Education Funding

June 05, 2019

Matters of Public Importance - I am very pleased to make a contribution on this debate today, and I think if there is one thing we have all learned over the last 30 years, it is that investment in early childhood is the most important thing of all that we can do to ensure that our children have a pathway in life. All studies point in that direction. All studies for so long have shown that it is those first five years that are the most important time of all. But now we are seeing studies looking at the first 1000 days, so up to three years old. That time is also particularly important. But as you go forward and as children move into the education system they will continue to need the supports and the best level of developmental support that they can get to make their years in the education system worthwhile. In terms of this budget I would like to just make some comment on the free dental care. If there is another thing we all know, it is that what happens in your mouth is really important in terms of your health. It is just so much of an indicator of a person’s health to know what the state of their dental health is.

I have to say that I have a brother who has worked in regional Victoria, in Maryborough, for probably 40 years, and he has been on national councils to Canberra, rural alliances and all sorts of things to try to get a better deal for the rollout of dental services, particularly for those groups of people who are so often deprived of the opportunity. That of course includes young children. The rollout of these dental vans will provide, I think, some amazing services in many places. I just wanted to highlight one of the unintended consequences that could arise in regional areas, and that relates to the fact that dentists are relatively few and far between in regional areas, and often in smaller towns there might only be one or two dentists for the whole community. At this point in time most of the children who are being seen by a dentist are being seen by the dentists in their local community. To be viable they also need to have a continuity of patients running through, so I would ask the government to really carefully look at some of the communities they are going into and how this rollout of the vans might impact on local dentists in smaller towns, because the rest of the community do not want to see a situation where their dentist is in a situation where it is not a viable proposition for them to continue their business in a small town. We all rely on the dental services that are provided by the dental profession.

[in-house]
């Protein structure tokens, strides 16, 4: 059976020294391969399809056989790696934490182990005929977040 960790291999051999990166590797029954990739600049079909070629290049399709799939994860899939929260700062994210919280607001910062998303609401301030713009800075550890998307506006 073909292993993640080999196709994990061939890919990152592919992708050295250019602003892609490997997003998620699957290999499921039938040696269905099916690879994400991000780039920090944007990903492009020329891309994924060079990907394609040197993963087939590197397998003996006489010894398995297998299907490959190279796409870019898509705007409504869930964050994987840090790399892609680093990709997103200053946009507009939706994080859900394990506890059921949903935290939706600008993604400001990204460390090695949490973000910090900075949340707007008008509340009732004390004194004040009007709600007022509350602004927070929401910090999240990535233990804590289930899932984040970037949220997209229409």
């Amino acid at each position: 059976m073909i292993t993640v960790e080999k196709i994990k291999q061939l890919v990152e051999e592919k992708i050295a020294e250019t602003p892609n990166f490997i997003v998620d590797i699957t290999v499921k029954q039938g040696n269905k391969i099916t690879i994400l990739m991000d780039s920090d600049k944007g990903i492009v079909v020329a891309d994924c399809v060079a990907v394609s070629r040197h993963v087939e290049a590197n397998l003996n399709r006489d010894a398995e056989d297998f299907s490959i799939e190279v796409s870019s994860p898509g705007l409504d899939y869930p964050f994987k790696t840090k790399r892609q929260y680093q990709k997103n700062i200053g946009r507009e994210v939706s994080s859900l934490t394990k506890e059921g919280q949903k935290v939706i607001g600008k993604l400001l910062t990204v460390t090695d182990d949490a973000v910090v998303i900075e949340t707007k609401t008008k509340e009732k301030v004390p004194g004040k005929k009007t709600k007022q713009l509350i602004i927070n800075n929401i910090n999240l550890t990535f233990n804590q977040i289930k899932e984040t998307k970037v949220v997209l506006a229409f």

In 2016 I did my first grievance debate on education in this place, and I referred to the fact that there had been numerous reports, Auditor-General’s reports and the like, that pointed out the discrepancy in the outcomes in education for those young people who live in rural areas as compared to metropolitan areas. Something like 30 per cent of children underperform on those sorts of indicators in rural areas. Their aspirations are low, their opportunities to go on to further education or indeed even complete their secondary education are much poorer and their attendance at university later on or even to achieve a certificate IV at a TAFE college is significantly reduced compared with the opportunities that young people in metropolitan areas have. This has been studied, written about and known about for a very long time. How do we address that? Well, I just want to tell you that in the Shepparton district I have really decided to take this up as an issue because we have seen four secondary schools in the Shepparton and Mooroopna area underperforming and undervalued. We have seen a significant reduction in enrolments over a period of years. A school like Mooroopna Secondary College back in the mid-1980s had over a thousand students enrolled in it; now it has 300. There are real issues around that. The community has abandoned that school and moved onto another place and into other schools. In the Shepparton district our private schools, our Catholic schools and the Christian school are all bursting at the seams because people have chosen to abandon the secondary state education system. So something needed to be done about it, and something is being done about it.